I would add that a law needs to be passed that no one can take the Basic Income for debts or any other purpose. I would allow confiscating it while in jail but for some period of time, say a month or whatever decided, it’s saved up so when they get out of jail they’re not back on the streets. It also shouldn’t be attached in divorce or child care payments. If we don’t do this then Basic Income for all Blacks would go to Black Women and we would be right back where we started.

    This is actually the way things used to be. Much harsher for Women but much more likely that Women would be careful to pick a Man that would provide instead of excite the passions.

    I did some simple math about the basic income and found that for $16,000 per year per person we need about a Trillion dollars more revenue. It’s actually less than that as I divided roughly the population and didn’t account for age.

    Here’s for over 18 @ $12,000.
    Number of people age 18 and over 242,834,652

    So we need $2,914,015,824,000 call it $3 Trillion for revenue for a basic income of $12,000 for everyone over 18.

    Budget is currently $3.9 Trillion.

    I looked up average SSI check and it’s $14,160 a year. If that was the basic income we could call it $3.5 Trillion for age 18 and over.

    OK I found another graph and SSI, welfare and food assistance all comes to around $2.45 Trillion. So that comes to $8,166 per person but I don’t know how many people that covers already as they would all be moved to basic income. It’s the rest that would have to covered.

    We’re short roughly $ 1 Trillion. If you look at the last graph above I think we could cut Defense if we stopped all these wars for the Jews, take a little from the other category, (earned income tax credit, supplementary food assistance), take from non-Defense the housing and maybe raise a wealth tax. The wealth tax would be to balance gains in wealth, and the deficits of the less wealthy, from mass immigration. This should be taken from the wealthy every year until we stop mass immigration. We could also privatize the FED, an abomination, and get $241 Billion in interest payments after some adjustment period.

    I’m willing to bet that revenue would go up. Lots of people, if they had a known fixed income, could move around and get a better job. Especially the poor. Some people would lay around and do nothing but they’re they same people doing it now anyways so I doubt there’d be much change. It could very well be that we would see a sharp rise in the underclass Women deciding that if you have no job or prospects that you would be left out of the breeding equation. Right now if you’re a smooth talker and aggressive you’re more likely to get ghetto Women. That would change fast I bet. Could very quickly turn the unlivable violent ghetto into a livable place. I also have an idea that would stop crime almost completely or at least separate the criminals. The great Western Permaculture Project, (The Gulag). Combined with the Basic Income we could have our cities back.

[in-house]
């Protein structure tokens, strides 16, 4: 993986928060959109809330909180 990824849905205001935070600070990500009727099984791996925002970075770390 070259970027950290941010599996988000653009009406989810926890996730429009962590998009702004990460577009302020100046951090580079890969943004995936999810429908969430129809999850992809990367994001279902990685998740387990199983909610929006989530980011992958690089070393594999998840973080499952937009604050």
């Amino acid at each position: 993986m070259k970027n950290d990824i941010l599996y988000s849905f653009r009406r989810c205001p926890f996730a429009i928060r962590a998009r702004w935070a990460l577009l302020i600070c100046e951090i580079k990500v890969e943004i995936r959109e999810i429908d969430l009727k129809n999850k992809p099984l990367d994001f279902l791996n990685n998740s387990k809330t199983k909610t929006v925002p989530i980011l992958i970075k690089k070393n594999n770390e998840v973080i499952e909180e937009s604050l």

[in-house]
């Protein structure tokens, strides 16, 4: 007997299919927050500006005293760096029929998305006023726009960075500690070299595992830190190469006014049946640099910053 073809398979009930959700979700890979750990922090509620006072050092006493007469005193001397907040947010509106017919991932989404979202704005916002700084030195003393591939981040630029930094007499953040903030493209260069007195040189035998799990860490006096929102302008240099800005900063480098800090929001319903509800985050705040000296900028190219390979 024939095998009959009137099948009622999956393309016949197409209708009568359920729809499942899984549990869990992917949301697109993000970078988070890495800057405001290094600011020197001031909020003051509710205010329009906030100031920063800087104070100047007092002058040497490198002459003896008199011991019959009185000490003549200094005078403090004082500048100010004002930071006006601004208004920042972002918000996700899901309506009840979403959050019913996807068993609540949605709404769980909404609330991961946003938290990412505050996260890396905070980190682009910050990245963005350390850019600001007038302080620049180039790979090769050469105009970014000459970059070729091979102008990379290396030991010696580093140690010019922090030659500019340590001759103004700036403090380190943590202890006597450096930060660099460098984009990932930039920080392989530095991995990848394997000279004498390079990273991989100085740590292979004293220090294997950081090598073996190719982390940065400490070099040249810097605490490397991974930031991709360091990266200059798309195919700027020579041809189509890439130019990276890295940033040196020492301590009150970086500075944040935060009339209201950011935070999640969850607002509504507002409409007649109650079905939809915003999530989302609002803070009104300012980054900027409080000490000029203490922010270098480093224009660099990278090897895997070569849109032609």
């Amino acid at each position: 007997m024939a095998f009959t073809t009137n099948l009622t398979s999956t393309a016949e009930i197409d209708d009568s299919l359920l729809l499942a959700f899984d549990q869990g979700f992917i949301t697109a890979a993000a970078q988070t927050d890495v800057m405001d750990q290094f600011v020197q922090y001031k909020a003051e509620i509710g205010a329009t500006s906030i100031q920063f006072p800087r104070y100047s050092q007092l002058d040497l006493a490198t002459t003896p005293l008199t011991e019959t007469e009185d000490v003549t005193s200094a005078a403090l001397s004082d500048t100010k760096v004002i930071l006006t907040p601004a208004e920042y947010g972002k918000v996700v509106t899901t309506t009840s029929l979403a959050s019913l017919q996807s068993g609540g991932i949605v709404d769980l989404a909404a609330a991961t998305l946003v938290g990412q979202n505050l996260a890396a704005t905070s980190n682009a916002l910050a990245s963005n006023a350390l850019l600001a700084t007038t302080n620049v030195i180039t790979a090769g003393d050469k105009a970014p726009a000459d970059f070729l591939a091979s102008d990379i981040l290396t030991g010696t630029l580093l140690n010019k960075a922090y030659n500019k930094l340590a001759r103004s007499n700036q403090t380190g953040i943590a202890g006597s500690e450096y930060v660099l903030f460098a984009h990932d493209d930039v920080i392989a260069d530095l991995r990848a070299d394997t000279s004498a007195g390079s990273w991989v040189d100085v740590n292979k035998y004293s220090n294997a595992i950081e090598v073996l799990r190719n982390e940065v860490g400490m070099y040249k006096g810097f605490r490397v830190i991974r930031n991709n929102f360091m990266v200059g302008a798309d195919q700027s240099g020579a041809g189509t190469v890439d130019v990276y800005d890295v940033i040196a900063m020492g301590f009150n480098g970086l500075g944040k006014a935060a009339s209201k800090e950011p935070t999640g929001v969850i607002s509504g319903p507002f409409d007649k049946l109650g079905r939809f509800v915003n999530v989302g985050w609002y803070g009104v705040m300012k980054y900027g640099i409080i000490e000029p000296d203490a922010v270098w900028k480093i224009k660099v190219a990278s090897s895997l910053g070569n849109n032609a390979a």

This will give you an idea of what we could do with the Desert in the great Western Permaculture Project, (The Gulag). It would take a lot of labor but we have plenty of criminals and it wouldn’t cost a dime except for maybe the first two years when it was getting started. It would be profitable after a couple years and would green the whole Desert West. Delighting the global warming crowd, theoretically, and stopping almost all violent criminals which now are just let loose to attack more people.

    This Desert transformation it super interesting, to me anyways.

    Liked by 1 person

      • We gave, during the banking crisis, the banks we know $16 Trillion dollars and through auditing government documents it’s believed the number went to over $29 Trillion. At $29 Trillion and 300 million Americans we could have given a zero interest loan for every family of four of $386,666. Housing crisis solved and the economy would have roared with all that cash going into people’s pockets. Let’s say this was turned into a family basic income. For every family of four they could have had a basic income of $10,000 for over 38 years. That’s a damn long time. Another way to look at it is it could provide that income for ten years for each individual.

        The problem with Socialism is the elites control it. They don’t just give people money they tie up everything they give people in a mass of rules and regulations. If they provided money for the basics then let people alone while providing protection from criminals things would slowly get better. All Socialistic States eventually fall because they end up attacking the population.

        We are being totally ripped off by the Oligarchs and Bankers in this country.


  7. You want big projects. Here you go. Here’s a guy who has figured out how to provide all the calories every single person needs, (quality food too like Tuna, Ocean fish, etc), and four times the electricity of a present American citizen with beach front condo property for every human on planet Earth with about zero ecological concerns in 15 years. Really. Maybe cost a billion or so as it builds itself after you start it.

    Atmospheric Vortex Engine-The power plant that works off of tropical ocean water (remember most of the Ocean is basically dead).

    Exponential Remediation of Civilization’s Footprint

    The Earth has an equatorial diameter of 12,756 km. So with Islands 1KM apart you could easily have 10,000 @ 100,000 per Island, so 1,000,000,000 with maybe 10 Km North and South the same for 10 Billion people.